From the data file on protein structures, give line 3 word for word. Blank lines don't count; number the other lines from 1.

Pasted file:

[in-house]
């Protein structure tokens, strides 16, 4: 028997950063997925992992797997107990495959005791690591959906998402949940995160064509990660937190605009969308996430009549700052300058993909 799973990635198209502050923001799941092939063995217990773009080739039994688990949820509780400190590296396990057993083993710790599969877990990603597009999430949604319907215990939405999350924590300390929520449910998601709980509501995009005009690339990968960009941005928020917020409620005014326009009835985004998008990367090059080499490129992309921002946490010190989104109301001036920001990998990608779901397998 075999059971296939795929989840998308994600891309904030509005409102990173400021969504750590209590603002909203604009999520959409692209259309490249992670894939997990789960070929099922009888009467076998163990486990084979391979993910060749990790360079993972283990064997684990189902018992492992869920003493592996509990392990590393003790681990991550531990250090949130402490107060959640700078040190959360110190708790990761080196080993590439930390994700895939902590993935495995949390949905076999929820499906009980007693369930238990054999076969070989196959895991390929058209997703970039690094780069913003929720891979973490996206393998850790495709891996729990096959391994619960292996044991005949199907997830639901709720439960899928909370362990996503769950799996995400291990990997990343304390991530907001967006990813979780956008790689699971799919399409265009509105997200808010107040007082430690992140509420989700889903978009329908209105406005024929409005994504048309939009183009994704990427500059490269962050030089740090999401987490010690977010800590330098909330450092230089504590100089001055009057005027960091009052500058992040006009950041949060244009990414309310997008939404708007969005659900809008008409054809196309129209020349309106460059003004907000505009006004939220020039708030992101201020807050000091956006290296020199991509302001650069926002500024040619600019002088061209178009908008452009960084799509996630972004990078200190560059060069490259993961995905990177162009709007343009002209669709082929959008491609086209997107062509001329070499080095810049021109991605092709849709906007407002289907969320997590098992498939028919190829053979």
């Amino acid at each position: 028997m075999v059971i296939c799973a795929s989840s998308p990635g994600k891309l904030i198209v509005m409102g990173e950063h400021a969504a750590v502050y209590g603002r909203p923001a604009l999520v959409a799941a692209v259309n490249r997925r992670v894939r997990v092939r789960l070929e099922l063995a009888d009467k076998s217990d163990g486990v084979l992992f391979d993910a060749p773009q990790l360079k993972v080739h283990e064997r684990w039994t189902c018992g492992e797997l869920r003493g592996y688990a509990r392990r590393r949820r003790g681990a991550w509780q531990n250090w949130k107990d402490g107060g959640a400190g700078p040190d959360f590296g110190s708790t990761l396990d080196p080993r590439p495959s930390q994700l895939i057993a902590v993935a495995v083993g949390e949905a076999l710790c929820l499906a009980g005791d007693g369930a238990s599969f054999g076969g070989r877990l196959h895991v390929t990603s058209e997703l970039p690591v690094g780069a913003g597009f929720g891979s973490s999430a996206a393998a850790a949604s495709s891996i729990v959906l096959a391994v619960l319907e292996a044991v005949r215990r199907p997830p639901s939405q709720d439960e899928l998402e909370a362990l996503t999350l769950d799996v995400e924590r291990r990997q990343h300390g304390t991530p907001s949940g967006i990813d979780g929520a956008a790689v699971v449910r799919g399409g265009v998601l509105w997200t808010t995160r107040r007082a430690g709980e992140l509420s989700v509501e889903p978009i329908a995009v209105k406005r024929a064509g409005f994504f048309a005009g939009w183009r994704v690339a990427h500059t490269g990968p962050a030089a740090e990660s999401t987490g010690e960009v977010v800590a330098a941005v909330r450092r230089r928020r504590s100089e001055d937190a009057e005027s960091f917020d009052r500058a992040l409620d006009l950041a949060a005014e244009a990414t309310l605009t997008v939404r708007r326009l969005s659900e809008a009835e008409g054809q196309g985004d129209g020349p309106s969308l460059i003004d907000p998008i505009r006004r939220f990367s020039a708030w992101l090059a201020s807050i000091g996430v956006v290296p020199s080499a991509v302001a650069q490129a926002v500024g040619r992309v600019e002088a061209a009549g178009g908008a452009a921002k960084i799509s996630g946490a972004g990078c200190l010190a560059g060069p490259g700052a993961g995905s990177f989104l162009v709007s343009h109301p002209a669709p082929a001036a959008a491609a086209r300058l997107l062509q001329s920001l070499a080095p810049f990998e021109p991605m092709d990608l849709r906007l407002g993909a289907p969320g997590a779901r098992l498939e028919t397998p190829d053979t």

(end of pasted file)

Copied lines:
């Amino acid at each position: 028997m075999v059971i296939c799973a795929s989840s998308p990635g994600k891309l904030i198209v509005m409102g990173e950063h400021a969504a750590v502050y209590g603002r909203p923001a604009l999520v959409a799941a692209v259309n490249r997925r992670v894939r997990v092939r789960l070929e099922l063995a009888d009467k076998s217990d163990g486990v084979l992992f391979d993910a060749p773009q990790l360079k993972v080739h283990e064997r684990w039994t189902c018992g492992e797997l869920r003493g592996y688990a509990r392990r590393r949820r003790g681990a991550w509780q531990n250090w949130k107990d402490g107060g959640a400190g700078p040190d959360f590296g110190s708790t990761l396990d080196p080993r590439p495959s930390q994700l895939i057993a902590v993935a495995v083993g949390e949905a076999l710790c929820l499906a009980g005791d007693g369930a238990s599969f054999g076969g070989r877990l196959h895991v390929t990603s058209e997703l970039p690591v690094g780069a913003g597009f929720g891979s973490s999430a996206a393998a850790a949604s495709s891996i729990v959906l096959a391994v619960l319907e292996a044991v005949r215990r199907p997830p639901s939405q709720d439960e899928l998402e909370a362990l996503t999350l769950d799996v995400e924590r291990r990997q990343h300390g304390t991530p907001s949940g967006i990813d979780g929520a956008a790689v699971v449910r799919g399409g265009v998601l509105w997200t808010t995160r107040r007082a430690g709980e992140l509420s989700v509501e889903p978009i329908a995009v209105k406005r024929a064509g409005f994504f048309a005009g939009w183009r994704v690339a990427h500059t490269g990968p962050a030089a740090e990660s999401t987490g010690e960009v977010v800590a330098a941005v909330r450092r230089r928020r504590s100089e001055d937190a009057e005027s960091f917020d009052r500058a992040l409620d006009l950041a949060a005014e244009a990414t309310l605009t997008v939404r708007r326009l969005s659900e809008a009835e008409g054809q196309g985004d129209g020349p309106s969308l460059i003004d907000p998008i505009r006004r939220f990367s020039a708030w992101l090059a201020s807050i000091g996430v956006v290296p020199s080499a991509v302001a650069q490129a926002v500024g040619r992309v600019e002088a061209a009549g178009g908008a452009a921002k960084i799509s996630g946490a972004g990078c200190l010190a560059g060069p490259g700052a993961g995905s990177f989104l162009v709007s343009h109301p002209a669709p082929a001036a959008a491609a086209r300058l997107l062509q001329s920001l070499a080095p810049f990998e021109p991605m092709d990608l849709r906007l407002g993909a289907p969320g997590a779901r098992l498939e028919t397998p190829d053979t």